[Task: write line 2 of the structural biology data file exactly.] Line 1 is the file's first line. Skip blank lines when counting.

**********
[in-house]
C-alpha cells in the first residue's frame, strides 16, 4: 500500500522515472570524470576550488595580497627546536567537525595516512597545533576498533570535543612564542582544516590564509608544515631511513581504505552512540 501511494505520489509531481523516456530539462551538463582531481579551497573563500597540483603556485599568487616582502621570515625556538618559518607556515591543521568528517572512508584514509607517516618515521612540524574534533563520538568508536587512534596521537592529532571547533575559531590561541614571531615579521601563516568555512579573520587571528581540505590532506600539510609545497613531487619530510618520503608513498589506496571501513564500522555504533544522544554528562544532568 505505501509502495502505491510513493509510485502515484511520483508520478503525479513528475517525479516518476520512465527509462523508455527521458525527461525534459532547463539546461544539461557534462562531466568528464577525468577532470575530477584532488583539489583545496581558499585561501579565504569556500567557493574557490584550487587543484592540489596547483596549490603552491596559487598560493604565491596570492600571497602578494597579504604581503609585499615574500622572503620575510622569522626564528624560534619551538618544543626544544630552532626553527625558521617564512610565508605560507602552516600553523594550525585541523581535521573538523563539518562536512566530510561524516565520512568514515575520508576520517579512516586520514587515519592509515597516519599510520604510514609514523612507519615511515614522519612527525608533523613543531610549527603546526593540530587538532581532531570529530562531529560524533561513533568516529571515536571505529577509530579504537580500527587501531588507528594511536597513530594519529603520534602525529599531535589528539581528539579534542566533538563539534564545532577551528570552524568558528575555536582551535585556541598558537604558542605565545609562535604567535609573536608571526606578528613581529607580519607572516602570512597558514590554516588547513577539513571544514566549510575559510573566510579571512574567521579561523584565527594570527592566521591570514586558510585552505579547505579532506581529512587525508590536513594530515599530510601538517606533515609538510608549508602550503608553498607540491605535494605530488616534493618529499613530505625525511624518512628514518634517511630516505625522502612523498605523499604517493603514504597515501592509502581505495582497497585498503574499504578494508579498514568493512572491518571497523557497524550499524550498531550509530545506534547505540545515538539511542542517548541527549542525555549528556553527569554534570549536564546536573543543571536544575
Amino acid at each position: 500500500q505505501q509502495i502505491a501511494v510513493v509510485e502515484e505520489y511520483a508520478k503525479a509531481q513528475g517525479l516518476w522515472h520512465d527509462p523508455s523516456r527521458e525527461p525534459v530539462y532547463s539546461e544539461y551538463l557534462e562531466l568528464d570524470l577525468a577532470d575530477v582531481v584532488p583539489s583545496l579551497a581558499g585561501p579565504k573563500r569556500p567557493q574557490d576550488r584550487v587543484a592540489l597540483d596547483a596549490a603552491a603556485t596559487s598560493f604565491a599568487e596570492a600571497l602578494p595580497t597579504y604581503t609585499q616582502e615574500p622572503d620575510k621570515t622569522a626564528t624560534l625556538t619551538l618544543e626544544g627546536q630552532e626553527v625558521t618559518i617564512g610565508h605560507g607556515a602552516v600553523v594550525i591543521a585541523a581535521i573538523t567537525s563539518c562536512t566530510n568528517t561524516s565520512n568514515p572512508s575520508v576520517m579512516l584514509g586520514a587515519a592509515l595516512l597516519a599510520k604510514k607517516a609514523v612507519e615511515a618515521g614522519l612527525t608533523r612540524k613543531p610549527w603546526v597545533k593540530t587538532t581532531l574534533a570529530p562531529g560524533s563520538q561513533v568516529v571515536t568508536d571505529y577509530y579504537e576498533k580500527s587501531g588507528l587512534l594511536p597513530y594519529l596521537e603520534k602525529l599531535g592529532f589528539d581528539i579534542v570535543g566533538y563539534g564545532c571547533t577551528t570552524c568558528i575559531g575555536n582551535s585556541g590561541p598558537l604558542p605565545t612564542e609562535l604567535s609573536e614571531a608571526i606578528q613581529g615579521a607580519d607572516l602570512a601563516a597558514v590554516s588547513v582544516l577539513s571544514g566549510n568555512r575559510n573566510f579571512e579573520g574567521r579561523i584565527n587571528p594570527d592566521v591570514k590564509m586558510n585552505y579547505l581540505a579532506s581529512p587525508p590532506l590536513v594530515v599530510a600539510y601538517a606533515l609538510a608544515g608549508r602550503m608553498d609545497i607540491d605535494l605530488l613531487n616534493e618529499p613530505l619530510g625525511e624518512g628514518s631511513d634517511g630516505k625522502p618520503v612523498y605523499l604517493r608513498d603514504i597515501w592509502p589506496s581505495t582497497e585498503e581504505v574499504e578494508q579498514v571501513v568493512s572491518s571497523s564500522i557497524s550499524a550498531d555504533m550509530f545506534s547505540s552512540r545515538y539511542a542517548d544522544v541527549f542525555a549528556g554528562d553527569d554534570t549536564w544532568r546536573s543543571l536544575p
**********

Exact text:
C-alpha cells in the first residue's frame, strides 16, 4: 500500500522515472570524470576550488595580497627546536567537525595516512597545533576498533570535543612564542582544516590564509608544515631511513581504505552512540 501511494505520489509531481523516456530539462551538463582531481579551497573563500597540483603556485599568487616582502621570515625556538618559518607556515591543521568528517572512508584514509607517516618515521612540524574534533563520538568508536587512534596521537592529532571547533575559531590561541614571531615579521601563516568555512579573520587571528581540505590532506600539510609545497613531487619530510618520503608513498589506496571501513564500522555504533544522544554528562544532568 505505501509502495502505491510513493509510485502515484511520483508520478503525479513528475517525479516518476520512465527509462523508455527521458525527461525534459532547463539546461544539461557534462562531466568528464577525468577532470575530477584532488583539489583545496581558499585561501579565504569556500567557493574557490584550487587543484592540489596547483596549490603552491596559487598560493604565491596570492600571497602578494597579504604581503609585499615574500622572503620575510622569522626564528624560534619551538618544543626544544630552532626553527625558521617564512610565508605560507602552516600553523594550525585541523581535521573538523563539518562536512566530510561524516565520512568514515575520508576520517579512516586520514587515519592509515597516519599510520604510514609514523612507519615511515614522519612527525608533523613543531610549527603546526593540530587538532581532531570529530562531529560524533561513533568516529571515536571505529577509530579504537580500527587501531588507528594511536597513530594519529603520534602525529599531535589528539581528539579534542566533538563539534564545532577551528570552524568558528575555536582551535585556541598558537604558542605565545609562535604567535609573536608571526606578528613581529607580519607572516602570512597558514590554516588547513577539513571544514566549510575559510573566510579571512574567521579561523584565527594570527592566521591570514586558510585552505579547505579532506581529512587525508590536513594530515599530510601538517606533515609538510608549508602550503608553498607540491605535494605530488616534493618529499613530505625525511624518512628514518634517511630516505625522502612523498605523499604517493603514504597515501592509502581505495582497497585498503574499504578494508579498514568493512572491518571497523557497524550499524550498531550509530545506534547505540545515538539511542542517548541527549542525555549528556553527569554534570549536564546536573543543571536544575